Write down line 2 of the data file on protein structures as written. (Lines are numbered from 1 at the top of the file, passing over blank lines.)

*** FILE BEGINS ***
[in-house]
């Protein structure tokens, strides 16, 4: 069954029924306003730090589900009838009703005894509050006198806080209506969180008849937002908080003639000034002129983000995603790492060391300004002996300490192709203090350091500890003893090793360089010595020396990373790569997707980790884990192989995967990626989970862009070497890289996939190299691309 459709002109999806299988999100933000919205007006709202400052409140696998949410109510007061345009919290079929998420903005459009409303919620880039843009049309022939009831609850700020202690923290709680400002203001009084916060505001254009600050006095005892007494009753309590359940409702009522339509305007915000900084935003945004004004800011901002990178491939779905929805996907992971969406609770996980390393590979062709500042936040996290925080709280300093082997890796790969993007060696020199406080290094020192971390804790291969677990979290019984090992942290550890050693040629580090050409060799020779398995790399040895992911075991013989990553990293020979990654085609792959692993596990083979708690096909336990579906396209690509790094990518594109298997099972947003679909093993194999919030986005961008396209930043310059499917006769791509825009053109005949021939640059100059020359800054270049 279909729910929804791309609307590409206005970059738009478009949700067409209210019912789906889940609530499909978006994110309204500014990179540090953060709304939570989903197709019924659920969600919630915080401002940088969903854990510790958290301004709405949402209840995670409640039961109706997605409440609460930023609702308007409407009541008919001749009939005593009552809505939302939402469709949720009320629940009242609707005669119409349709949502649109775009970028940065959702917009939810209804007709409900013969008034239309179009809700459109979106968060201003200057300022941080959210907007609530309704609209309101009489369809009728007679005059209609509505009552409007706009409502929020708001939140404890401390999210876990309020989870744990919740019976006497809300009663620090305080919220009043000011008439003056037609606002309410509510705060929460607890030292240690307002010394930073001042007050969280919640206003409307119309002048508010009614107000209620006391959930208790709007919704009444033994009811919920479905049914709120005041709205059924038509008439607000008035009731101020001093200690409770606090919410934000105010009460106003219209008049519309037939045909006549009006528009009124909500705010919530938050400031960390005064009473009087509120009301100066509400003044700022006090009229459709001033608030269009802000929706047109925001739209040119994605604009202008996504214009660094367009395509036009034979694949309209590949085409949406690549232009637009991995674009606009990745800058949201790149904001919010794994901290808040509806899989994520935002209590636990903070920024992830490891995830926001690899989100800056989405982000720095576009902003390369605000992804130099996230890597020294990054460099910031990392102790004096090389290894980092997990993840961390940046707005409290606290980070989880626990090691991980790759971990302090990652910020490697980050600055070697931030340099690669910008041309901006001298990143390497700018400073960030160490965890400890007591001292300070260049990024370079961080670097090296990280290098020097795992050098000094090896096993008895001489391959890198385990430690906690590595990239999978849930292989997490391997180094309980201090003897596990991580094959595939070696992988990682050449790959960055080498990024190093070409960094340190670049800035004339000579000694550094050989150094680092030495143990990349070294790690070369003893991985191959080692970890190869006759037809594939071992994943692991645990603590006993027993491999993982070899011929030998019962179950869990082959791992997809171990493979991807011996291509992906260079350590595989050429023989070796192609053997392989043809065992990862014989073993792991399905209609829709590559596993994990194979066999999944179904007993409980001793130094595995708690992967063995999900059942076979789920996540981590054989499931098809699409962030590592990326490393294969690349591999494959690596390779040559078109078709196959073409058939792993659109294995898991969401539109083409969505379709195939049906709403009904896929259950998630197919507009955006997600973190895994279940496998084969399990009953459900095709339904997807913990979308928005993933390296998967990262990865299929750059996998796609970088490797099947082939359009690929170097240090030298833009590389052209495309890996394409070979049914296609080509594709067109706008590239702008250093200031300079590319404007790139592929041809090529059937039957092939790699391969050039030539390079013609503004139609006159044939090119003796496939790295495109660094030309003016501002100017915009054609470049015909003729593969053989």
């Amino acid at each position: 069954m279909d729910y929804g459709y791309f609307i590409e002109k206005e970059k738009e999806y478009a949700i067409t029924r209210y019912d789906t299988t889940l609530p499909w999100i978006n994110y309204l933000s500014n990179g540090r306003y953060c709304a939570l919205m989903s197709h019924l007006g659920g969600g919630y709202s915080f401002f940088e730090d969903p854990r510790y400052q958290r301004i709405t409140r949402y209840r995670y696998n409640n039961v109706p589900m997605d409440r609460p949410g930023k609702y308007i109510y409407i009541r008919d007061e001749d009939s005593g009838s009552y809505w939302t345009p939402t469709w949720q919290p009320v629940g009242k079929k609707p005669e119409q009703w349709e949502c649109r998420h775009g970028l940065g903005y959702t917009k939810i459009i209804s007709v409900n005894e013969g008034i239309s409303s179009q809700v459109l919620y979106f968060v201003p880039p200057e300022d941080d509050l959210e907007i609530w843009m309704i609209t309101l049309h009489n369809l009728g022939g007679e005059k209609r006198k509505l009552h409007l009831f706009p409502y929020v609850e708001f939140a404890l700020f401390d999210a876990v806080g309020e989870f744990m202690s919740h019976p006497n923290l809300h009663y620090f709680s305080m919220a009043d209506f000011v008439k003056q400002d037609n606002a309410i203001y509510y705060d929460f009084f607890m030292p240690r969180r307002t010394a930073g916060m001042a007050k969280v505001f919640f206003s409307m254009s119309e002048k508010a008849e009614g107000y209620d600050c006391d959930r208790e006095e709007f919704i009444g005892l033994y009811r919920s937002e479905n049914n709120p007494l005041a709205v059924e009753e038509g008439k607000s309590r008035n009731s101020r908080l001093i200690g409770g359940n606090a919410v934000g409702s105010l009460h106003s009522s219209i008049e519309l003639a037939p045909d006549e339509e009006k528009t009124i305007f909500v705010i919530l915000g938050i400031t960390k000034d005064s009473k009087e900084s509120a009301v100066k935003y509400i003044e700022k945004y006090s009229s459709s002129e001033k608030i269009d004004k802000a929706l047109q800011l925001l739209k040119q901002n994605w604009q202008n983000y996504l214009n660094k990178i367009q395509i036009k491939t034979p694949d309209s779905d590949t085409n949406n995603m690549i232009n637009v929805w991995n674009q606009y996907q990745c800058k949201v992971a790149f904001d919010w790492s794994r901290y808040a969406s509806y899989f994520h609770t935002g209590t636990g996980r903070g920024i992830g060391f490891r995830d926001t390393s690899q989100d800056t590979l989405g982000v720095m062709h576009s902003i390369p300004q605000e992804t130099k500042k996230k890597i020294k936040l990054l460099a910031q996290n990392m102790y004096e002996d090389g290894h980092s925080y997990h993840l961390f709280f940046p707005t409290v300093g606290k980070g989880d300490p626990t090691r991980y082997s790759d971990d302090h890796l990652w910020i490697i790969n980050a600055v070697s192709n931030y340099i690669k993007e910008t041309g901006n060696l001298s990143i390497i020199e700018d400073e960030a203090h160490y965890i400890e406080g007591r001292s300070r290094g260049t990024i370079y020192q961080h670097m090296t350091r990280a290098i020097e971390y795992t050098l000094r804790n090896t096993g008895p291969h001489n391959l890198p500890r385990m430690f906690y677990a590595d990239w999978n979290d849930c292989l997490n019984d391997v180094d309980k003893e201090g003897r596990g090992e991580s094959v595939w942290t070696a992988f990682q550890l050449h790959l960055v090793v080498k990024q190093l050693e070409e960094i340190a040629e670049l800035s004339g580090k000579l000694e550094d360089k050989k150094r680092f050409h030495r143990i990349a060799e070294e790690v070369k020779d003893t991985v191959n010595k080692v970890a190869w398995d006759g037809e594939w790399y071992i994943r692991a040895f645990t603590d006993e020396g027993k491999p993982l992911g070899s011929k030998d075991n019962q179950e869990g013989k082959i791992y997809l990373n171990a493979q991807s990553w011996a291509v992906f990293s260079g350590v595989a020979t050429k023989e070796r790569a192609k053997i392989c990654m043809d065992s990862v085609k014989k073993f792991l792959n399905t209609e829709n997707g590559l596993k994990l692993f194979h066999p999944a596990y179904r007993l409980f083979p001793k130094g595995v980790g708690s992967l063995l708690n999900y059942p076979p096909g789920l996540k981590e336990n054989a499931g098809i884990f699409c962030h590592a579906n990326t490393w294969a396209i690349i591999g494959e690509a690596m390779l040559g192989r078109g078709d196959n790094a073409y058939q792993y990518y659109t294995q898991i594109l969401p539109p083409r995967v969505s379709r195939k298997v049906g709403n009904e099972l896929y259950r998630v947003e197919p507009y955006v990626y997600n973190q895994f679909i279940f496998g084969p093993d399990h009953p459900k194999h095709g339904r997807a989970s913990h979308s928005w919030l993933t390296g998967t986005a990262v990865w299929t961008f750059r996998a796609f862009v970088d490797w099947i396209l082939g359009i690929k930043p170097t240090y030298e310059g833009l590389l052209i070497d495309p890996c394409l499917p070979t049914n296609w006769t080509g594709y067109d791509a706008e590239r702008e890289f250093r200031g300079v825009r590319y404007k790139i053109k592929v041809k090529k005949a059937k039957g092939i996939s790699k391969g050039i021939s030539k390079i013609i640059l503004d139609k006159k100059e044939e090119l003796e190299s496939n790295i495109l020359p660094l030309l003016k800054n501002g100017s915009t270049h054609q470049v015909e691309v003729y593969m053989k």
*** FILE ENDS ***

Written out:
């Protein structure tokens, strides 16, 4: 069954029924306003730090589900009838009703005894509050006198806080209506969180008849937002908080003639000034002129983000995603790492060391300004002996300490192709203090350091500890003893090793360089010595020396990373790569997707980790884990192989995967990626989970862009070497890289996939190299691309 459709002109999806299988999100933000919205007006709202400052409140696998949410109510007061345009919290079929998420903005459009409303919620880039843009049309022939009831609850700020202690923290709680400002203001009084916060505001254009600050006095005892007494009753309590359940409702009522339509305007915000900084935003945004004004800011901002990178491939779905929805996907992971969406609770996980390393590979062709500042936040996290925080709280300093082997890796790969993007060696020199406080290094020192971390804790291969677990979290019984090992942290550890050693040629580090050409060799020779398995790399040895992911075991013989990553990293020979990654085609792959692993596990083979708690096909336990579906396209690509790094990518594109298997099972947003679909093993194999919030986005961008396209930043310059499917006769791509825009053109005949021939640059100059020359800054270049 279909729910929804791309609307590409206005970059738009478009949700067409209210019912789906889940609530499909978006994110309204500014990179540090953060709304939570989903197709019924659920969600919630915080401002940088969903854990510790958290301004709405949402209840995670409640039961109706997605409440609460930023609702308007409407009541008919001749009939005593009552809505939302939402469709949720009320629940009242609707005669119409349709949502649109775009970028940065959702917009939810209804007709409900013969008034239309179009809700459109979106968060201003200057300022941080959210907007609530309704609209309101009489369809009728007679005059209609509505009552409007706009409502929020708001939140404890401390999210876990309020989870744990919740019976006497809300009663620090305080919220009043000011008439003056037609606002309410509510705060929460607890030292240690307002010394930073001042007050969280919640206003409307119309002048508010009614107000209620006391959930208790709007919704009444033994009811919920479905049914709120005041709205059924038509008439607000008035009731101020001093200690409770606090919410934000105010009460106003219209008049519309037939045909006549009006528009009124909500705010919530938050400031960390005064009473009087509120009301100066509400003044700022006090009229459709001033608030269009802000929706047109925001739209040119994605604009202008996504214009660094367009395509036009034979694949309209590949085409949406690549232009637009991995674009606009990745800058949201790149904001919010794994901290808040509806899989994520935002209590636990903070920024992830490891995830926001690899989100800056989405982000720095576009902003390369605000992804130099996230890597020294990054460099910031990392102790004096090389290894980092997990993840961390940046707005409290606290980070989880626990090691991980790759971990302090990652910020490697980050600055070697931030340099690669910008041309901006001298990143390497700018400073960030160490965890400890007591001292300070260049990024370079961080670097090296990280290098020097795992050098000094090896096993008895001489391959890198385990430690906690590595990239999978849930292989997490391997180094309980201090003897596990991580094959595939070696992988990682050449790959960055080498990024190093070409960094340190670049800035004339000579000694550094050989150094680092030495143990990349070294790690070369003893991985191959080692970890190869006759037809594939071992994943692991645990603590006993027993491999993982070899011929030998019962179950869990082959791992997809171990493979991807011996291509992906260079350590595989050429023989070796192609053997392989043809065992990862014989073993792991399905209609829709590559596993994990194979066999999944179904007993409980001793130094595995708690992967063995999900059942076979789920996540981590054989499931098809699409962030590592990326490393294969690349591999494959690596390779040559078109078709196959073409058939792993659109294995898991969401539109083409969505379709195939049906709403009904896929259950998630197919507009955006997600973190895994279940496998084969399990009953459900095709339904997807913990979308928005993933390296998967990262990865299929750059996998796609970088490797099947082939359009690929170097240090030298833009590389052209495309890996394409070979049914296609080509594709067109706008590239702008250093200031300079590319404007790139592929041809090529059937039957092939790699391969050039030539390079013609503004139609006159044939090119003796496939790295495109660094030309003016501002100017915009054609470049015909003729593969053989």